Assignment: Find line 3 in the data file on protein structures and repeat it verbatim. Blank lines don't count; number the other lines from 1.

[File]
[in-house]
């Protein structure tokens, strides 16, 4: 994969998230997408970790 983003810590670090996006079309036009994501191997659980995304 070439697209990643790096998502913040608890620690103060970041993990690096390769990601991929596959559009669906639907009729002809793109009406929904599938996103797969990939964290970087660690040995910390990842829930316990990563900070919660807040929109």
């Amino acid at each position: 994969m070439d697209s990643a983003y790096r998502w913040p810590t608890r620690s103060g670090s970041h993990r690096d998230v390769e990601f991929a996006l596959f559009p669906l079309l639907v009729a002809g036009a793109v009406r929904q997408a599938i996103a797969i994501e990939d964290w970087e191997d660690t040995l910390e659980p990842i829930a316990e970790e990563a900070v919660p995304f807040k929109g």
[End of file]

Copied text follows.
């Amino acid at each position: 994969m070439d697209s990643a983003y790096r998502w913040p810590t608890r620690s103060g670090s970041h993990r690096d998230v390769e990601f991929a996006l596959f559009p669906l079309l639907v009729a002809g036009a793109v009406r929904q997408a599938i996103a797969i994501e990939d964290w970087e191997d660690t040995l910390e659980p990842i829930a316990e970790e990563a900070v919660p995304f807040k929109g």